Union Activist Admits: I Voted Against Strike Action

One of the best-known names in the National Union of Journalists in Scotland admits voting against strike action during one of most protracted industrial disputes in Scottish newspaper history.

On BBC Radio Scotland this morning, Frank Morgan – until recently, Father of Chapel at the Daily Record – says he voted against the action, at the Aberdeen Journals, in 1989.

He speculates it later cost him his marriage. But as deputy FoC at Aberdeen Journals, he complied with the majority wish to go on strike and helped lead his members on what was to become a year-long dispute.

Morgan is speaking in the last episode of a six-part series, Strike, being broadcast today, from 11.30am.

The strike was sparked by management attempts at the Press and Journal and the Evening Express to de-recognise the NUJ and have staff sign individual contracts. It cost more than 100 jobs, including Morgan’s.

The dispute was in two stages, the first lasting three weeks, the second prompted by victimisation of staff who had taken part during the first stage.

“I’ll confess, for the first time in nearly 20 years, I voted against the second strike. But it was a democratic body and I came out and I gave it my best shot.”

Morgan felt management had, by inviting a second strike, reconciled themselves to, and prepared for, a long battle.

The strike cost the NUJ an estimated one million pounds and pushed it to the brink of bankruptcy.

Local councils backed the strike by declining to advertise in the papers and, afterwards, many involved in the strike had reason to believe they were ‘blacklisted’, from at least working in Aberdeen again.

To this day, wounds have not entirely healed.

Adds Morgan: “I know quite a few people who…..if they see a strike-breaker walking down the street, they cross the street to avoid them.”

Comment: The issue here is not Frank’s initial vote on action. The whole point of such a vote is to ascertain the views of the members. However, the carrying out of the collective decision is (or should not) be a matter for individual decision. The union – ie the members – has spoken, the union – ie the members – must carry it out. Chris Bartter.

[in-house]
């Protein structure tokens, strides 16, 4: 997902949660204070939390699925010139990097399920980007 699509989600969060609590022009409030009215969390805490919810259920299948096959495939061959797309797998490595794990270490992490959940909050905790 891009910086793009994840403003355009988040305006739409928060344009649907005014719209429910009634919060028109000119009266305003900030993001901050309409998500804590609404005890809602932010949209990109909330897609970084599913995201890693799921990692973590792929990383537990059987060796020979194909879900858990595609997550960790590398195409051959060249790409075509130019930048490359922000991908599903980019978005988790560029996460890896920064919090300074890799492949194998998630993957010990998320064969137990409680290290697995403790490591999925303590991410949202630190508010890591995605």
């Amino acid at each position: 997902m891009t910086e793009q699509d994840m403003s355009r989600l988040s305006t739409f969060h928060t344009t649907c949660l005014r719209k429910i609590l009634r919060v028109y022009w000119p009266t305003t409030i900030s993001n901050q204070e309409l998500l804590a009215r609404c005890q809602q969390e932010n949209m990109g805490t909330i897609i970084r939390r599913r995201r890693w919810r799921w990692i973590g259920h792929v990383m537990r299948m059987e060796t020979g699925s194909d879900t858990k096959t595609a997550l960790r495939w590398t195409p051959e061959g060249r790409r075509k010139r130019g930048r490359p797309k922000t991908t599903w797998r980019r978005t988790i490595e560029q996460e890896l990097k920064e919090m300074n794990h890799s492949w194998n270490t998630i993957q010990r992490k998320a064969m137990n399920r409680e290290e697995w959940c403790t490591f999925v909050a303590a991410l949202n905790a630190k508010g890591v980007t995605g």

Comment: I would never break the confidence of the final meeting which voted for the action in Aberdeen, but Frank needn't beat himself up about any decision he personally made that day. Some of those that voted with him went on to become the most ardent protagonists of the strike. It just proves the strength of the collective. You can debate and even lose that debate but still be a strong member of the combined membership that push to win a point. The strength of democracy is to have had that debate, know your own viewpoint has had a chance to be considered, but then for all to join together to support the majority decision. There were some who failed to grasp that principle and felt they could pick and choose which parts of the democratic process they wish to follow. They would have expected everyone to follow them back to work had they won the argument but were unprepared to follow the majority decision when it differed from their own. Poor judgment in my opinion and one which denied them the chance to experience some wonderful comradeship, integrity and courage displayed by their former colleagues in some dark days of adversity. Rory MacLeod.

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